Scotland is heavily reliant on gas in both the residential and commercial sectors for heating. Natural gas also plays a significant role in electricity generation. Even in the event of an unprecedented decrease in UK gas consumption, a significant quantity would still be required for not only heat, but also as a chemical feedstock for the petrochemical industry. The UK is currently reliant on imports for over 50% of its gas consumption. To meet its future gas needs and increase energy security, local production could be increased either onshore or offshore. Action to reduce demand is also an option, but would need to occur in addition to one or several other options. Scotland is committed to meeting statutory climate change targets and any course of action to address Scotland’s future need for gas must be consistent with these goals as well as addressing energy security, cost to the consumer and public acceptance. If Scotland decides to source more gas domestically, it would have greater control over the introduction of environmental control measures, such as carbon capture and storage, although such action could see gas prices rise. A significant decrease in gas demand would need to occur in the context of demand reduction across the entire energy sector. A course of action that simply reduces consumption of gas by moving heat demand from gas to electricity would serve only to create greater electricity demand, which Scotland would find very difficult to meet. Reducing demand for gas could prove beneficial in numerous ways, including decreasing the use of fossil fuel, lowering the rate of fuel poverty, and by having a positive environmental impact. Such a course of action may prove difficult to undertake, however, due to the prevalence of gas as a heating fuel, the varied and aging housing stock and the cost involved in investing in fuel efficient homes and measures. Importing gas into the UK offers several advantages, including posing little adverse impact to the health, safety and wellbeing of the Scottish public. It results in no obvious local environmental problems and would likely prove cheaper than producing gas domestically. Multiple import options exist for Scotland to meet its energy demand and the UK’s membership of the European Union provides a level of energy security. However, importing gas from abroad leaves Scotland vulnerable to political instability and unforeseen circumstances in the countries from which it imports. Furthermore, relying on production abroad where the Scottish and UK Governments have no control over health and safety standards or environmental controls raises moral questions. Transportation of fuel also results in significant emissions. Onshore production of unconventional gas would allow Scotland control over all regulation surrounding extraction and production. The impact of unconventional gas production on the environment is considered to be comparable to conventional gas. The areas of health, wellbeing and safety surrounding an onshore industry do not appear to present significant risks, although a degree of uncertainty is present. Domestic production onshore could improve energy security, create jobs and ensure Scotland takes responsibility for its energy consumption. Public opinion relating to onshore unconventional gas development, particularly surrounding safety, in Scotland is often negative and this could make developing an industry difficult. The characteristics of onshore production are notably different from the offshore industry with which the country is familiar. Increased traffic and noise and light pollution occur during early stages of development. Considerable uncertainty exists over potential reserves of unconventional gas, meaning the significant government expenditure that would be required to kick-start a fledgling industry could be for nought. 1 ￼ Offshore development of gas in Scotland would present very few health and wellbeing or environmental issues and would allow Scotland control over all regulation surrounding the industry. The country is accustomed to the nature of offshore production and matters surrounding worker safety are well known. Further development offshore could create jobs and play a role in enhancing Scotland’s gas security of supply. While good safety regulations and oversight are in place for offshore production, it is likely that it would prove less safe to operators than an onshore industry. Very little is currently known about potential new reserves offshore and the considerable government investment that would be required could result in no return. As a result of the increased costs of the offshore industry, in comparison to onshore, it may also prove less economic. It is important that in coming to a decision over Scotland’s gas future the public is correctly informed and given a genuine opportunity to contribute to the decision-making process. The choice should not be imposed on the public from above, nor should it be left to communities to decide whether they wish to host onshore developments on a case by case basis The questions over how Scotland is to move forward in meeting its energy needs must be addressed at a societal level with meaningful public involvement. A considerable degree of uncertainty surrounds much of the debate and a reduction in this uncertainty, particularly in relation to onshore and offshore resources and reserves would enable the decision-making process to be better informed.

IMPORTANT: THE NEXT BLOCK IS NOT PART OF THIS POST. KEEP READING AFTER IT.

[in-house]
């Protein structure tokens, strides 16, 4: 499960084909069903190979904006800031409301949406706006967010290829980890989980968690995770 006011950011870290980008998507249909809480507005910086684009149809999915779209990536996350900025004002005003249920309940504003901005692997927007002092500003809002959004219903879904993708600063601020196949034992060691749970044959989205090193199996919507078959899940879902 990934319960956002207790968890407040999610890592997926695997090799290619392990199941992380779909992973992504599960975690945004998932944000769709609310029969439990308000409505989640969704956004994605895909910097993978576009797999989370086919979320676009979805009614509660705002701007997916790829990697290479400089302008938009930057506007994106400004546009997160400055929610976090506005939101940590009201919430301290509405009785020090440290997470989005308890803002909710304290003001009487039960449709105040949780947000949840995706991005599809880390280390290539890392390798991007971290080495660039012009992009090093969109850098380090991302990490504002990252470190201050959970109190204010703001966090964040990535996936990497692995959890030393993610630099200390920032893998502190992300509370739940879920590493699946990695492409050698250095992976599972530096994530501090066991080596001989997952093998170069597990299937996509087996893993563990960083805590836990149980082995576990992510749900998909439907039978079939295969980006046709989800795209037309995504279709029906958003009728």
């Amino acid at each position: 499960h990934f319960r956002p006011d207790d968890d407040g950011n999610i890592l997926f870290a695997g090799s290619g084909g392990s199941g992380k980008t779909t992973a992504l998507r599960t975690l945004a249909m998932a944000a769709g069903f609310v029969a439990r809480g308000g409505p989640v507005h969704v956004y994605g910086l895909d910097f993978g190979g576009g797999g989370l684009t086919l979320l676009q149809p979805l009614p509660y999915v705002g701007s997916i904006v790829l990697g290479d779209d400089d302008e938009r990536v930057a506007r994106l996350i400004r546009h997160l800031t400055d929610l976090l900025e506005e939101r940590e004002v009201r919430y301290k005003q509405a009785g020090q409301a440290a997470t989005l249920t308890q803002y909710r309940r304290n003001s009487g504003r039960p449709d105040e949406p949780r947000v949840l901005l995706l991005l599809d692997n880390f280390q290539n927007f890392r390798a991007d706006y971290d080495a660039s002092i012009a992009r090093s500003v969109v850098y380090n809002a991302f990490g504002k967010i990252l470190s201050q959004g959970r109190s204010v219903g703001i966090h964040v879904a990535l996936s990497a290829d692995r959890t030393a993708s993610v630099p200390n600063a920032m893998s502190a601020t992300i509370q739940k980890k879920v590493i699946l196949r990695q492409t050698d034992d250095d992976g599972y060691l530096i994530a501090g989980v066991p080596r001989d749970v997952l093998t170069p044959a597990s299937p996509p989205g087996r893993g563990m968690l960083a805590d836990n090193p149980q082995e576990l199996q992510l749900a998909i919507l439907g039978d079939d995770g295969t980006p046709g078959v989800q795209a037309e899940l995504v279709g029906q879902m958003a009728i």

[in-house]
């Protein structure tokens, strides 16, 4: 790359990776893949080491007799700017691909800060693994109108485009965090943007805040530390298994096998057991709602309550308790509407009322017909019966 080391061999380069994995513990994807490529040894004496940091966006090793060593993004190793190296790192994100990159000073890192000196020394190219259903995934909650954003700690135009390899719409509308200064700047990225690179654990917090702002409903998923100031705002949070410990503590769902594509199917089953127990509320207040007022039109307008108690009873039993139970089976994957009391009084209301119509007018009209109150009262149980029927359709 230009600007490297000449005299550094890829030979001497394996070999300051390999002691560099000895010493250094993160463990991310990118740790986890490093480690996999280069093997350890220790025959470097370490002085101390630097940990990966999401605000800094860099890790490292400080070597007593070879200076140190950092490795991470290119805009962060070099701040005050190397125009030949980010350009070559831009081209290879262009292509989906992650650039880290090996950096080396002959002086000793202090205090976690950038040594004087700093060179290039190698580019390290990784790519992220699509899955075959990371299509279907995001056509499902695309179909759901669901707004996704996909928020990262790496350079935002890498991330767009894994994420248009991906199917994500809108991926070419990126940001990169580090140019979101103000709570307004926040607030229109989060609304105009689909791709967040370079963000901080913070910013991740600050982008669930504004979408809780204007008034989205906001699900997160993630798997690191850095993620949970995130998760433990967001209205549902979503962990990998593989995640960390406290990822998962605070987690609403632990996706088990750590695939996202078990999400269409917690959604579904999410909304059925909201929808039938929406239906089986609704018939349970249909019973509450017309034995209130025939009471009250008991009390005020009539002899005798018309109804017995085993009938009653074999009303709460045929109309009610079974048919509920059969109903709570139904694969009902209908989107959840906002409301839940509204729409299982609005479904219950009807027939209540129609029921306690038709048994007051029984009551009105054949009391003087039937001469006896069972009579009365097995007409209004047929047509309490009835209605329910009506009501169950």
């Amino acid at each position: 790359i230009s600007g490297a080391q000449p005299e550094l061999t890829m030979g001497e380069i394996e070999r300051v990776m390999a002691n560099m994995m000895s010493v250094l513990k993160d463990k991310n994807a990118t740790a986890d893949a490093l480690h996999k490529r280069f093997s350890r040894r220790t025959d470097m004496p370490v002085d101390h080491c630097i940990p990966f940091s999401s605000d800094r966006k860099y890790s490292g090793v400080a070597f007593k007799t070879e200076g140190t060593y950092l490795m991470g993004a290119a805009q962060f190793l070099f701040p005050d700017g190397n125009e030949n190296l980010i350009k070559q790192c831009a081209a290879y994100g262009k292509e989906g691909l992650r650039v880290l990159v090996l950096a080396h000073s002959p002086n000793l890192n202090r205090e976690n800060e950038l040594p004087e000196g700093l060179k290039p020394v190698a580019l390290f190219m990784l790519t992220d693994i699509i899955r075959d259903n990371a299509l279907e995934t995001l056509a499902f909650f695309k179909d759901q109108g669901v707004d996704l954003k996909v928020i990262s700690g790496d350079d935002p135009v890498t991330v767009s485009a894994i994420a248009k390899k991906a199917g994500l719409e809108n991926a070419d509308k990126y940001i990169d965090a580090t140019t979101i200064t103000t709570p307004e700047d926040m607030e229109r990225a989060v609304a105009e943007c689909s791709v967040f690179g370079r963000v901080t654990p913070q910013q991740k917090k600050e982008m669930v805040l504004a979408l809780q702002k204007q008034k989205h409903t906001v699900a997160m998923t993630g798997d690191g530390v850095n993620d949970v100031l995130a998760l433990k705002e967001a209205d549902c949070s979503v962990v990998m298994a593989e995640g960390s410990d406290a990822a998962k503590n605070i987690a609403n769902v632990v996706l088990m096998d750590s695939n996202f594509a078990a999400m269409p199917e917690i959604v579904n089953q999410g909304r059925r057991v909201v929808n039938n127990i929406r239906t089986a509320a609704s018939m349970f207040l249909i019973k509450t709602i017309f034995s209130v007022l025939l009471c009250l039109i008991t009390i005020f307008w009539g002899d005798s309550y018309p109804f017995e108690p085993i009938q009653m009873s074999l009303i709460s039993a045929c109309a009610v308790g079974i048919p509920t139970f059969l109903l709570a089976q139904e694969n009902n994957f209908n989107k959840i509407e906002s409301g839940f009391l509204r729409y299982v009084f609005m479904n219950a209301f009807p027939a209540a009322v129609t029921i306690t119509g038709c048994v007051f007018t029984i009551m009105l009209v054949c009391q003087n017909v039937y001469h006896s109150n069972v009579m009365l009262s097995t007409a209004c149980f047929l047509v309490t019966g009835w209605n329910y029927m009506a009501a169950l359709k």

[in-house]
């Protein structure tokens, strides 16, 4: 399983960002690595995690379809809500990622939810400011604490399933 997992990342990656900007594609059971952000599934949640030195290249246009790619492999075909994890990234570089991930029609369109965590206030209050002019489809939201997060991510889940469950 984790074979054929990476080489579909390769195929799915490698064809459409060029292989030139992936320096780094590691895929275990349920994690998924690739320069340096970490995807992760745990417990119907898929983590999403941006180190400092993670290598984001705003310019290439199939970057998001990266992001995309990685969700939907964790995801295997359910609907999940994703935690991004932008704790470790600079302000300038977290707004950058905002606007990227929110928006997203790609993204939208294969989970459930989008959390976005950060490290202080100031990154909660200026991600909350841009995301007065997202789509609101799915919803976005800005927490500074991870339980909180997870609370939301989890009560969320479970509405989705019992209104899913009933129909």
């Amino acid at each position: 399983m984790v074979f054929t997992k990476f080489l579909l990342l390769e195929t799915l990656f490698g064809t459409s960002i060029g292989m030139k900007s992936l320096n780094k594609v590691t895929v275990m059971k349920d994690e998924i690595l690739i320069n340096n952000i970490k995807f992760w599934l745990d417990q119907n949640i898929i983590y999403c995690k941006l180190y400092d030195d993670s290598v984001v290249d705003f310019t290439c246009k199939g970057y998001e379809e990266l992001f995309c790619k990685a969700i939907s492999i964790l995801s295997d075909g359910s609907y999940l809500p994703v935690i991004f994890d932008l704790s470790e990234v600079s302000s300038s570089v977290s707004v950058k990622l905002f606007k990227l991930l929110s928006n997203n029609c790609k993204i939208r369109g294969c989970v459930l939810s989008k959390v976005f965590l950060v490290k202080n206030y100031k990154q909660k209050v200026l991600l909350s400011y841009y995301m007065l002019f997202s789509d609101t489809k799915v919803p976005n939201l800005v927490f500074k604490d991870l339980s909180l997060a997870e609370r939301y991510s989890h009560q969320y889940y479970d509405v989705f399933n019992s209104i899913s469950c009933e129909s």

|Place of Publication||Edinburgh|
|Number of pages||20|
|Publication status||Published - 30 Jun 2015|
|Name||Advice Paper BP15–01|
|Publisher||Royal Society of Edinburgh|